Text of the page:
Those who have gone before me assured me this day would come, and it finally did. My children asked me THE QUESTION. No, not, “Where do babies come from?” This was an even tougher question: “How much money do you make?”
Had it ever occurred to me to ask that question when I was growing up, the answer probably would have been some vague parental version of, “That’s none of your business.” I suspect the same would have been true for most of us.
Today, however, my work emphasizes helping clients build healthy relationships with money. That includes encouraging them to examine our learned belief that money is a taboo subject for discussion.
It would have felt wrong, then, to brush off my kids’ question with an evasion like “More than I deserve,” or “Less than I should.” At the same time, I don’t want my children to grow up with a sense of irresponsibility or entitlement around money. Simply giving them a number didn’t seem like enough of an answer. I also knew I would lose their attention in a hurry if I started in on a lecture about the value of money or the benefits of hard work.
With the societal taboos against disclosing how much you make and what you are worth screaming at me to “shut up!”, I took a deep breath, and I told the kids my daily income. They were impressed. I helped them apply some of their math skills to figure out how much that was weekly, monthly, and annually. Then I went on to tell them some of the things that income pays for: our house, food, tuition at their schools, taxes, gas, utilities, saving for the future, and so on. They were aghast at how much those items cost.
I then told them one of the best ways to insure they will have enough money someday to be financially independent is, out of every dollar they earn, to pay their taxes first (about 10 to 20 cents), put 20 cents in investments, and live on the rest.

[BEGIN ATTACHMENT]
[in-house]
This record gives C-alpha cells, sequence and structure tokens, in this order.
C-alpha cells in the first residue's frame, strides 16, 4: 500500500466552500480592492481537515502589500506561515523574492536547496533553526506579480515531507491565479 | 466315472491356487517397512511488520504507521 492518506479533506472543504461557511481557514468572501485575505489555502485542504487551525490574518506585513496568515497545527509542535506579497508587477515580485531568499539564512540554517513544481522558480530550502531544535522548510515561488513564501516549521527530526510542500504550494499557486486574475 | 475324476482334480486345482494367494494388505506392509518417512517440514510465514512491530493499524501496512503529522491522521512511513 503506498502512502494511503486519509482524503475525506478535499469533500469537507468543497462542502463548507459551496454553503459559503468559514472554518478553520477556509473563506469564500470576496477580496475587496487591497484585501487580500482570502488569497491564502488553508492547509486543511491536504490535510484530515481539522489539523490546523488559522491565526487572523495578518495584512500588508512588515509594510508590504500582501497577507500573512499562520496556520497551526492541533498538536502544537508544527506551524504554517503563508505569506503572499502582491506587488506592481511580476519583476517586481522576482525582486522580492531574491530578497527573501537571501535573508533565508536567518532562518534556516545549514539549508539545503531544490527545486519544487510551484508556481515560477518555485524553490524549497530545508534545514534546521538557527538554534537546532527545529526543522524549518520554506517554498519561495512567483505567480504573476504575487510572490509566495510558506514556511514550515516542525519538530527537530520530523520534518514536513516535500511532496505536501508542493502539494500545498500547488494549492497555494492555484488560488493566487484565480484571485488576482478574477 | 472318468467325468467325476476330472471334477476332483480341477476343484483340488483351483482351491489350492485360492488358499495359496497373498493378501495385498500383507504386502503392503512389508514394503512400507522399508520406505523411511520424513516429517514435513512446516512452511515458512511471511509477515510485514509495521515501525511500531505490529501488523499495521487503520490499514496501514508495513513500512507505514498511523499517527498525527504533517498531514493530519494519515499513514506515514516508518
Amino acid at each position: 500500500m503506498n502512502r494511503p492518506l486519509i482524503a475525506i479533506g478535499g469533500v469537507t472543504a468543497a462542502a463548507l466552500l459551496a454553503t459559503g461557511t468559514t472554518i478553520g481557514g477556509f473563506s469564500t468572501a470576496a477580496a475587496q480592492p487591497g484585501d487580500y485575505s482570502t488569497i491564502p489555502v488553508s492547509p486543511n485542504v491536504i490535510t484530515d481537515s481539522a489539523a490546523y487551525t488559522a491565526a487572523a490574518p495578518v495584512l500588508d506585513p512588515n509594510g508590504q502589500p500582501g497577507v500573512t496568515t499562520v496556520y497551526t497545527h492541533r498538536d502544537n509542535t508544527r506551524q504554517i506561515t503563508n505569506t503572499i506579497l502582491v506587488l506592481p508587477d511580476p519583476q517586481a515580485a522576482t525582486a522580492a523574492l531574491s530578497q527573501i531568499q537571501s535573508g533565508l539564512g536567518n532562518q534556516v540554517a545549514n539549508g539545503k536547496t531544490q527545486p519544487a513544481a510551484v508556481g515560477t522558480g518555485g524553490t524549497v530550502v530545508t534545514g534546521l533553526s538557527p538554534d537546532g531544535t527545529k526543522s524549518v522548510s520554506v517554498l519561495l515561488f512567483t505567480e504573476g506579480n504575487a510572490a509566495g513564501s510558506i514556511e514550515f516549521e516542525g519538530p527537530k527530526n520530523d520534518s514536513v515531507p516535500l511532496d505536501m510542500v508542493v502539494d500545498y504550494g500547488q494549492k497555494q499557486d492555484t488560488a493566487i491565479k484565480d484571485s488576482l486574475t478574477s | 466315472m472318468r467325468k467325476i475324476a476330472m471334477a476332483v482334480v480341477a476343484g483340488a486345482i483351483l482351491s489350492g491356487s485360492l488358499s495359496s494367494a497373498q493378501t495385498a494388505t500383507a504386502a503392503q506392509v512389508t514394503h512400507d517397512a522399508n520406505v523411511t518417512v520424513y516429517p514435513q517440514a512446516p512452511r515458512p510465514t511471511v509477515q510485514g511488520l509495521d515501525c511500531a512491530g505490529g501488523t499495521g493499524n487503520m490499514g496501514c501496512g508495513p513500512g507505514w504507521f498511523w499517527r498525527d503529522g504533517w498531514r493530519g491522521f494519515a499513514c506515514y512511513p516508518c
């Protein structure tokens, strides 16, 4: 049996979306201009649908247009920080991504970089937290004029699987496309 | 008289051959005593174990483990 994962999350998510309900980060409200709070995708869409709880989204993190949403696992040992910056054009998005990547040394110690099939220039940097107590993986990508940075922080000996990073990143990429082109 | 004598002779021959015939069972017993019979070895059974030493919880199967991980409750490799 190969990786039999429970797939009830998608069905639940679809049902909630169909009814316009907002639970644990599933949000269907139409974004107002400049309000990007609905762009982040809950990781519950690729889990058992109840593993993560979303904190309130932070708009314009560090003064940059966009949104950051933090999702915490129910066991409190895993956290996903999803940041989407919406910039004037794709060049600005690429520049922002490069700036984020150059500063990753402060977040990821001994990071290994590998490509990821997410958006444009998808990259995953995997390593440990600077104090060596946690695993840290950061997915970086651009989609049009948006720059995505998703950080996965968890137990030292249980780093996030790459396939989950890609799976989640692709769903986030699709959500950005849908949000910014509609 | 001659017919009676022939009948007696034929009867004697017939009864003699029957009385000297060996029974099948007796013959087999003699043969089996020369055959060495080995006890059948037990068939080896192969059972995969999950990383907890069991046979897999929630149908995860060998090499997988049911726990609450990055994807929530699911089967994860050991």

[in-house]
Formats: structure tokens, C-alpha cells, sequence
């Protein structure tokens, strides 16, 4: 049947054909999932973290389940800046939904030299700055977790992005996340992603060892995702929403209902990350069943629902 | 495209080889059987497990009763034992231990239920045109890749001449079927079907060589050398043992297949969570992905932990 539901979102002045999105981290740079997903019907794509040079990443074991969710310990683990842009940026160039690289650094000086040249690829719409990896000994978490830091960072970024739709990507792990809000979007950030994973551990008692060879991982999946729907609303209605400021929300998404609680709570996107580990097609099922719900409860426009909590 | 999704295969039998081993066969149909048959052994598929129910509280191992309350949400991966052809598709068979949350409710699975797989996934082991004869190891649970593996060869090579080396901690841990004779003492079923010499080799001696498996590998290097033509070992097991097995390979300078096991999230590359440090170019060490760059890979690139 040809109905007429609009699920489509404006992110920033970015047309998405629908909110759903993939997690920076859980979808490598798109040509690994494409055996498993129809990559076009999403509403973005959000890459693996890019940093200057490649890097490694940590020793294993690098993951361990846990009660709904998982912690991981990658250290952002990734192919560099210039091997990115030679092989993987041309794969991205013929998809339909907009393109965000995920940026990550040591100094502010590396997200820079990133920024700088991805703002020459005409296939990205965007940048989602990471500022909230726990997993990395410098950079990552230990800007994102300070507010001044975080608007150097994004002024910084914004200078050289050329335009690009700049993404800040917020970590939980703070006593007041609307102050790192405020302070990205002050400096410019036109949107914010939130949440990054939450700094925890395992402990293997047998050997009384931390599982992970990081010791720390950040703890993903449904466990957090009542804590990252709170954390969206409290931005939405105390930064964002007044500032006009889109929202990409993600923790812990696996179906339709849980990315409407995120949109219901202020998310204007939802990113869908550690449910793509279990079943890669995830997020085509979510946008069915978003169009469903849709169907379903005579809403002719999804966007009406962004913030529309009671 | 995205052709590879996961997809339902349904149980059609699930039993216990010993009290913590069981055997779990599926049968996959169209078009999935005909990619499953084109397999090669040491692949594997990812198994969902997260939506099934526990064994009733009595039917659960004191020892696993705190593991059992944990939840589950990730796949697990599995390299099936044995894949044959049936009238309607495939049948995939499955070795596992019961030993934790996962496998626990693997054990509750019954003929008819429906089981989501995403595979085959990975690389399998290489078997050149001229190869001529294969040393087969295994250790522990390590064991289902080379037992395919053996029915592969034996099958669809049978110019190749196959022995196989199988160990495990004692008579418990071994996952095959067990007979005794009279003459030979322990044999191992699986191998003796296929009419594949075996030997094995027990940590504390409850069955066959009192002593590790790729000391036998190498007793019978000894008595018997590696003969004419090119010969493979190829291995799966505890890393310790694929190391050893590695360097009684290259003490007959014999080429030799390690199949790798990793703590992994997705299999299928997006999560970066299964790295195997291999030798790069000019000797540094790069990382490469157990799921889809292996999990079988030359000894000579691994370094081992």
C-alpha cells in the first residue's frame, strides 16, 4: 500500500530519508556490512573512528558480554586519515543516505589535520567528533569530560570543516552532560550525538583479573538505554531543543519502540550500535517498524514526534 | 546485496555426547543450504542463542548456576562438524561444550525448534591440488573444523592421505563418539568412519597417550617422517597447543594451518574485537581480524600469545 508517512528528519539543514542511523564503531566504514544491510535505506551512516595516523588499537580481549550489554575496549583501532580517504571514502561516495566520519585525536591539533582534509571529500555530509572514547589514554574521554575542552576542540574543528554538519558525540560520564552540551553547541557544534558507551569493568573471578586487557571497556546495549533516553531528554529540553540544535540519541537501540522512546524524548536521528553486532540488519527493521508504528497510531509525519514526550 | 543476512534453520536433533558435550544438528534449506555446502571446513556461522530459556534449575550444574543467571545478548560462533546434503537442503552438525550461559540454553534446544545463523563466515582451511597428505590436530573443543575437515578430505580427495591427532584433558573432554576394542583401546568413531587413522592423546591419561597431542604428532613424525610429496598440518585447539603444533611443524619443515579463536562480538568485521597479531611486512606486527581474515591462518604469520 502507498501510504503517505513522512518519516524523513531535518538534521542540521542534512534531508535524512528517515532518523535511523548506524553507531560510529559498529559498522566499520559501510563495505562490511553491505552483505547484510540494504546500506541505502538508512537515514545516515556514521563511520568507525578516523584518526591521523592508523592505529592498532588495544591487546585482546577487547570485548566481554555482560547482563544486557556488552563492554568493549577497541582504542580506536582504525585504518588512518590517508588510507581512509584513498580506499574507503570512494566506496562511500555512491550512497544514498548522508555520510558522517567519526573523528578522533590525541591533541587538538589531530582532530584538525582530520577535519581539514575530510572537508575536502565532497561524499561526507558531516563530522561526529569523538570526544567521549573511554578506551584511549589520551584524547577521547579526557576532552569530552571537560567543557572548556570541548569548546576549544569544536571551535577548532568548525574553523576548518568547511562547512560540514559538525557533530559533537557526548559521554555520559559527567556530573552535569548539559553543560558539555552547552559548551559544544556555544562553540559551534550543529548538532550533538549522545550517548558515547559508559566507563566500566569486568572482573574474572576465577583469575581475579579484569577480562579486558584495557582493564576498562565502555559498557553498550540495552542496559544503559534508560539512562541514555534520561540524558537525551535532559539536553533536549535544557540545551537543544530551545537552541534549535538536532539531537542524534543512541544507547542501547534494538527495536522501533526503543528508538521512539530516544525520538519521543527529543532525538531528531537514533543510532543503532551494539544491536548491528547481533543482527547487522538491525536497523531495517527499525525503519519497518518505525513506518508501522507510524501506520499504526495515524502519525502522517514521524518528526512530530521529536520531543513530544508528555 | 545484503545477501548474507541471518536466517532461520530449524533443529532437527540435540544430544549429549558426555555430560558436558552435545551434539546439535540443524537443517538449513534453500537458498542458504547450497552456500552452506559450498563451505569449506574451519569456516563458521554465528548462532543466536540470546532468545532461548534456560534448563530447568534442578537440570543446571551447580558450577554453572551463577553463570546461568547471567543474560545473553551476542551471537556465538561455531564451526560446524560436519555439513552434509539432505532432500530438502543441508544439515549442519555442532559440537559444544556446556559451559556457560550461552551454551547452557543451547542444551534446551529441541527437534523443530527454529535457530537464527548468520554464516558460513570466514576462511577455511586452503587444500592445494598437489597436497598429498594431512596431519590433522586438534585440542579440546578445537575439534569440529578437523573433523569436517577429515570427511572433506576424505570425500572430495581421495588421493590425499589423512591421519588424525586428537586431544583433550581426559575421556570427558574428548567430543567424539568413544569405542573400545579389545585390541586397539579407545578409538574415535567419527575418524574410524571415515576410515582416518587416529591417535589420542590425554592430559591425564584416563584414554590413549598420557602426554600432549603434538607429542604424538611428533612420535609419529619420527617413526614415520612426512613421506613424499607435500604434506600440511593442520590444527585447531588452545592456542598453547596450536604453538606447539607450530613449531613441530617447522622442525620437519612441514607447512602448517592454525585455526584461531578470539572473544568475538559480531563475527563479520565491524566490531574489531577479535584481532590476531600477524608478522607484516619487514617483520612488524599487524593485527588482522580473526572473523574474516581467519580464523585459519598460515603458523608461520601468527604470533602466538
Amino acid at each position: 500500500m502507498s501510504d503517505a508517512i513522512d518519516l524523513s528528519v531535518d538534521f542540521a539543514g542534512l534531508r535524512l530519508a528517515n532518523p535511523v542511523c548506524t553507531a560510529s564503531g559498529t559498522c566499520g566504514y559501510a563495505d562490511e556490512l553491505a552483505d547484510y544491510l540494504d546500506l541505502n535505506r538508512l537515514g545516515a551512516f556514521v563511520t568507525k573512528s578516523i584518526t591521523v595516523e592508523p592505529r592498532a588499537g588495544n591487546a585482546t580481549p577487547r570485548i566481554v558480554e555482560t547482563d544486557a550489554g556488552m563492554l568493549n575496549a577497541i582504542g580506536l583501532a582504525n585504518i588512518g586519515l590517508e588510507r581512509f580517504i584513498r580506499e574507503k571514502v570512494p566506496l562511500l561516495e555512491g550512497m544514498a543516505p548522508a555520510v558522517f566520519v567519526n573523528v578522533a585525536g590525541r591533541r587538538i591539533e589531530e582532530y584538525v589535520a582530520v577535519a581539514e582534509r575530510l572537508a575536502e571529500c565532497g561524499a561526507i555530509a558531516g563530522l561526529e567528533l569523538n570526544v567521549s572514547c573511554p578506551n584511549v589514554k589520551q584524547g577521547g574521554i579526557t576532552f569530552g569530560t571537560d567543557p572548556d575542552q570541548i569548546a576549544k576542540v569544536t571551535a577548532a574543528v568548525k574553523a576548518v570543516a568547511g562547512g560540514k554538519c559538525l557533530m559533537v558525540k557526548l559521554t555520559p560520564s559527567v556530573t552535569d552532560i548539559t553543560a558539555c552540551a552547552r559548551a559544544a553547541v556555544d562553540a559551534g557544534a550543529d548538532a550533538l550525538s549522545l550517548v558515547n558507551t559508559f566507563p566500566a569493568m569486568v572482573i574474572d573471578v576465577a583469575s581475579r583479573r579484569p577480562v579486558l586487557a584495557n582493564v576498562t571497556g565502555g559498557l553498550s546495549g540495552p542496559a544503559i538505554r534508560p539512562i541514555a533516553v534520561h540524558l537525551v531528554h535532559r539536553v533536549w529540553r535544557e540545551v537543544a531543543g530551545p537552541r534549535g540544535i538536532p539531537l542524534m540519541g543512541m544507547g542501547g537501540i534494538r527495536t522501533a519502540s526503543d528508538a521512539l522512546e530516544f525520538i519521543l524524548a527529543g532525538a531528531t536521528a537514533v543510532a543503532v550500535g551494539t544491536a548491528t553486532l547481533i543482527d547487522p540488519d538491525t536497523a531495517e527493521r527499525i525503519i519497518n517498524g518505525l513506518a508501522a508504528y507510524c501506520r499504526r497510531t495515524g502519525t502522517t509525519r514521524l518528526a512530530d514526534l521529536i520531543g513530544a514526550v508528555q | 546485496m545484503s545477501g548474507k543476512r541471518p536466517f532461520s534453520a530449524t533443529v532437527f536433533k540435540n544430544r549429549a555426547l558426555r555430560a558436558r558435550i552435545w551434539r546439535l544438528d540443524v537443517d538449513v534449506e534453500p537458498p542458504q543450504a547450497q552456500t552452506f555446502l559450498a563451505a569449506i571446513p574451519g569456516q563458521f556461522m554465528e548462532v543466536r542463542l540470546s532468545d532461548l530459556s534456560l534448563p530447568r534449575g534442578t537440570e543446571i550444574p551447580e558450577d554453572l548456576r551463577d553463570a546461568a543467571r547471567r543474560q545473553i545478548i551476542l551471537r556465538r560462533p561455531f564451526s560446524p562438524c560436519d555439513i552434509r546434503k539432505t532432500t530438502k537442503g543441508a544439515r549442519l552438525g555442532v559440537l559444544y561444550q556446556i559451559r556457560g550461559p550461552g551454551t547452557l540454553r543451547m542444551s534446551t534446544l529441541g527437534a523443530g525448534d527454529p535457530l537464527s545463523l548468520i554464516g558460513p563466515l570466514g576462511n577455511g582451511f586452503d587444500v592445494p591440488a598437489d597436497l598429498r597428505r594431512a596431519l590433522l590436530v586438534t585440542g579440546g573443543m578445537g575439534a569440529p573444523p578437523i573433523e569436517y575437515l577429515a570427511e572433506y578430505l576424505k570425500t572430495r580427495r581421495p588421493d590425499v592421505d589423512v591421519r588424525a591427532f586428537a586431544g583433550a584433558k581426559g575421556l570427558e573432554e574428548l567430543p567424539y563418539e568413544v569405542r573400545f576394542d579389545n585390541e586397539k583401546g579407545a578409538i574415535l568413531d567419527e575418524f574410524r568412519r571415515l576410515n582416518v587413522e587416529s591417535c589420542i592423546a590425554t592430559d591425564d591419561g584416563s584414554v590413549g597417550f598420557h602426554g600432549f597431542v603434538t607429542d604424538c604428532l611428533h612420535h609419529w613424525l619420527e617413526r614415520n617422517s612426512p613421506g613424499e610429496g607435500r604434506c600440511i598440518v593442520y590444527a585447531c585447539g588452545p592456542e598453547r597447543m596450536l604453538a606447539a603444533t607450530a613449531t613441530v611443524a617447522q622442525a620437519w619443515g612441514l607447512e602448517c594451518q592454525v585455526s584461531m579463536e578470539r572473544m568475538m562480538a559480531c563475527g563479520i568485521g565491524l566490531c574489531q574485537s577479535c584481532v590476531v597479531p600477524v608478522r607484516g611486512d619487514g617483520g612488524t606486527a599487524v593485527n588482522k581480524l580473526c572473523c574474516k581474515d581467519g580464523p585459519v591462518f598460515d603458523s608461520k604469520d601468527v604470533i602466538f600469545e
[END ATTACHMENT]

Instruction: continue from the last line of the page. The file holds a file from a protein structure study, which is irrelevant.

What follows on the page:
Then came the second question, “How much money have you saved, Dad?” Here, I was a little more reluctant to give them a number, but I did tell them I’ve saved enough to replace my current salary so I could maintain my current standard of living. I also had a chance to explain that one million dollars isn’t as much as it sounds and doesn’t provide a person with an opulent retirement income.
Since my daughter is 10 and my son is six, obviously they understood the topic at different levels. Still, both of them were interested, attentive, and engaged. We went on to talk about the importance of doing work that you enjoy, and about the average income they might expect from some of the careers they’ve talked about wanting to have when they grow up. The whole conversation took perhaps five minutes.
I don’t know whether either of them will use this information for “My dad is richer than your dad” conversations with their friends. Actually, I don’t know whether either of them will even remember the numbers.
What I do hope is that this conversation is a beginning for them to understand a few basic ideas: that working for a living is the norm, that the money you make is used to provide the things you need and want, and that it’s preferable to earn money by doing something you enjoy. I also hope they’ll grow up with the idea that money is a topic that can and should be discussed in a respectful and matter-of-fact way.